Recently, Ace Combat 7: Skies Unknown delivered dogfighting action to PlayStation 4, Xbox One, and PC owners. With an engaging single-player campaign and an enjoyable multiplayer mode, those who possess a Switch might have been a bit envious. Bandai Namco Studios Producer Kazutoki Kono has stated that while he finds Nintendo’s hybrid an attractive platform, it’s probably a bit too underpowered to support Ace Combat 7’s technologies. As such, Switch owners might be lured into seeking a viable alternative for aerial action.
If Looks Could Kill
Certainly, screenshots and video of Sky Gamblers – Afterburner make the game seem like a potential contender. Developer Atypical Games has crafted mobile-based aircraft fighting games for a decade, and their visual expertise is evident. Take to the skies, and there’s a level of detail that you might not expect from the Switch. Mountain ranges converge on the photorealistic when they’re in the distance, and cityscapes are teeming with detail, permitting players to see blocks of urban real estate. Although the sense of immersion isn’t as strong when you’ve flying close to the ground with your Switch in docked mode, Afterburner delivers enough fidelity to capture the beauty of flight.
But peer past the elaborate environments and Sky Gamblers’ starts to lose its sheen. Part of the issue is that the game feels rushed to market. Venturing into the game’s pair of tutorial missions demonstrates how things can feel incomplete. One lesson goes over different elements of your heads up display while another imparts the fundamentals of flying. But you’ll likely feel underprepared when tackling the first of Afterburner’s fifteen missions.
Fire and Forget
Thrown into the fray against multiple bandits, you’re not told how to switch between your main weapon types. On-screen button assignments show an assortment of tools and your disposal. But you’ll have to experiment to learn how and when to deploy enemy missile misleading flares. Worse, you’ll never see your aircraft go up in flames when your jet’s damage gauge is completely depleted. Instead, you’ll instantly sent into a crimson colored ‘game over’ screen wondering what killed you. Likewise, don’t expect much comradery with your wingmen after a successful sortie. Here, Afterburner jumps right into the payoff screen doling out currency you can use to purchase new planes and weapons. Largely, plot takes a backseat to play.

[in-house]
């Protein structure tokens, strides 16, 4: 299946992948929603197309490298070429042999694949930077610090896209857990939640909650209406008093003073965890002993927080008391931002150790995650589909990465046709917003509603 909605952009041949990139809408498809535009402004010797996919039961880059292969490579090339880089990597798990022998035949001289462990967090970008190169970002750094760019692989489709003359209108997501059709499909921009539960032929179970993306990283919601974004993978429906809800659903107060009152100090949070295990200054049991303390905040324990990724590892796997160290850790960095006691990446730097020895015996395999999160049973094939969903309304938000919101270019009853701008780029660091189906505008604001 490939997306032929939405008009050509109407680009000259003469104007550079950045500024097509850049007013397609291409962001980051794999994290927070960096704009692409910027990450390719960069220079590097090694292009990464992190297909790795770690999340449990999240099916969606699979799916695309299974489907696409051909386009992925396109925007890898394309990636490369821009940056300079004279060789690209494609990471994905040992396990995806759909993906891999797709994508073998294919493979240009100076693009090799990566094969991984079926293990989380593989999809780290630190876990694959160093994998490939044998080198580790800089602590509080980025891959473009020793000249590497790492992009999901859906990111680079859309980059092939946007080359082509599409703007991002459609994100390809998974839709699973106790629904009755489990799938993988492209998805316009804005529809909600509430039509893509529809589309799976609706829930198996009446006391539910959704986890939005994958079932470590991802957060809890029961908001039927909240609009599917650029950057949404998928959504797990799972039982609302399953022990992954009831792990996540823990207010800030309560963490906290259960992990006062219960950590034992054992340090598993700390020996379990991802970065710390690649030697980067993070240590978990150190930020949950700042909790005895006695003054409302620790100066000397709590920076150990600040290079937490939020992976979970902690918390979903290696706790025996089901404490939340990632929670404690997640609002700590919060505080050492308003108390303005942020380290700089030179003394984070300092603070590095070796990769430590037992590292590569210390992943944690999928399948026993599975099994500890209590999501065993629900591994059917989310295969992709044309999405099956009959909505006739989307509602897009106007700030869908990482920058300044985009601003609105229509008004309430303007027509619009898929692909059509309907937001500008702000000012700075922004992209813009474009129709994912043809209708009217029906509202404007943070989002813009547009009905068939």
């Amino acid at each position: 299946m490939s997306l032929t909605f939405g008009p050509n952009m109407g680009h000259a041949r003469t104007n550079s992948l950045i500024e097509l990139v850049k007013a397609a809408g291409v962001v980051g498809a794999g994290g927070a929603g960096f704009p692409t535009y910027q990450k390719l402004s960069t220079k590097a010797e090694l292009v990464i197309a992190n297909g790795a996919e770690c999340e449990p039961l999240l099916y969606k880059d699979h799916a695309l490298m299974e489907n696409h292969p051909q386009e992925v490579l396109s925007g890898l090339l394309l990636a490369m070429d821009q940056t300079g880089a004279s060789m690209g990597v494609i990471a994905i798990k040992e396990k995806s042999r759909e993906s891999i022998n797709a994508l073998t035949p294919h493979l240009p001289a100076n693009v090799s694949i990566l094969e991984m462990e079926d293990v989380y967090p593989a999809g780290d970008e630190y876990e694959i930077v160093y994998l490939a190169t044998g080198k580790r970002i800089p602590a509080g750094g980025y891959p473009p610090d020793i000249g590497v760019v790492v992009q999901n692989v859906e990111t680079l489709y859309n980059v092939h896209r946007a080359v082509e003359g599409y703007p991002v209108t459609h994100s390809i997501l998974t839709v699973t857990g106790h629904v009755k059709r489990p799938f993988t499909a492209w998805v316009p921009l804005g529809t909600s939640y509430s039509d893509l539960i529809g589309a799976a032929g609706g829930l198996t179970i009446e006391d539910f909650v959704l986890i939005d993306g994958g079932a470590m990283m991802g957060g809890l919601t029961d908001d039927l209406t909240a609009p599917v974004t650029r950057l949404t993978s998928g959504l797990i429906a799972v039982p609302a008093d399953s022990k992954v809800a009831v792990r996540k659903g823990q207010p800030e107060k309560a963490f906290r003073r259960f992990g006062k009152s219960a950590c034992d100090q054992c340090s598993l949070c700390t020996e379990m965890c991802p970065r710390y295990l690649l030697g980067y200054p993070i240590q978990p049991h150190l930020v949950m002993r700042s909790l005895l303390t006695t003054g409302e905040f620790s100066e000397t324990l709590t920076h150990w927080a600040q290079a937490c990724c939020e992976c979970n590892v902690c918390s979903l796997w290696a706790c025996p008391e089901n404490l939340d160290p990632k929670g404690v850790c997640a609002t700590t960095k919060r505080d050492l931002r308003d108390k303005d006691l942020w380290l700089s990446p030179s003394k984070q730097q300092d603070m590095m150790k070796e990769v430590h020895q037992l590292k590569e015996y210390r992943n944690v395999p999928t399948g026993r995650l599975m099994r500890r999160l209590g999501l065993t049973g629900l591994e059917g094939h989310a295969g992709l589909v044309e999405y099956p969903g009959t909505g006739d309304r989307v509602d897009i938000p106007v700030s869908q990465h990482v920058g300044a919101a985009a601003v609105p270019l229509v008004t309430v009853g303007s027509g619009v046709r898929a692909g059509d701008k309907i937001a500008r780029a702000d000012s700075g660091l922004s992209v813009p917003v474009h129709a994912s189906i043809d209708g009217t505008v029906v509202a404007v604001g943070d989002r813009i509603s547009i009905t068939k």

These transgressions would be forgivable if Afterburner offered an intense exhibition of aerial antagonism. But largely, it’s rather lackluster. Your inexhaustible supply of missiles and other arms are constrained by a cool-down timers. As such, play hinges on a cycle of obtaining enemy lock-ons, dumping your entire payload, then taking evasive action until your weapons reload. Sure, there also evasive maneuvers built in to the game’s control scheme. But you’re able to get through the game on an elevated difficulty level without them.
Certainty, elements of Sky Gamblers’ presentation keeps the game from reaching atmospheric levels. When you lock onto foes, there’s a cool visual effect of a cursor beading down on the enemy. But when there are multiple targets on-screen, this slows the game down. Other times, when the action heats up, the game sputters to a brief halt, spoiling the sense of immersion. Another issue is rooted in the sound mix. While getting verbal prompts that your flares have reloaded will help you keep your eyes on the action, the game’s dialog isn’t voiced, further undermining the limp attempt at storytelling. Another issue is that an enemy missile lock isn’t as attention-grabbing as it should be, a fainthearted klaxon weakening the sense of urgency in battle.
But there are fleeting flashes of inspiration. Ally AI isn’t completely useless. Flying with a formation of friendlies and releasing a barrage of missiles concurrently can be invigorating. Hold down the launch button and you’ll even follow your missile’s trajectory. Afterburner’s multiplayer components suffers from the same fate as many third-party titles, so there’s no bustling community. But if you’re able to find a match, competitive and cooperative play in Deathmatch, Defend the Base, Capture the Flag, Land Man Standing, and Survival modes has the potential to maintain your interest for a few hours.
More Afterburner than Ace Combat
With delightfully garish warbirds tearing through picturesque environments, Sky Gamblers’ screenshots might tempt you with the potential of Ace Combat-like action on the Switch. But here, beauty is mostly skin deep. Skirmishes across the games’ lens-flare filled skies are simplistic, with a basic strategy able to guide players through the game’s fifteen-stage campaign. Our advice: wait for a more challenging target unless you’re really yearning for life in the not quite danger zone.
Sky Gamblers – Afterburner was played on the Switch
with review code provided by the publisher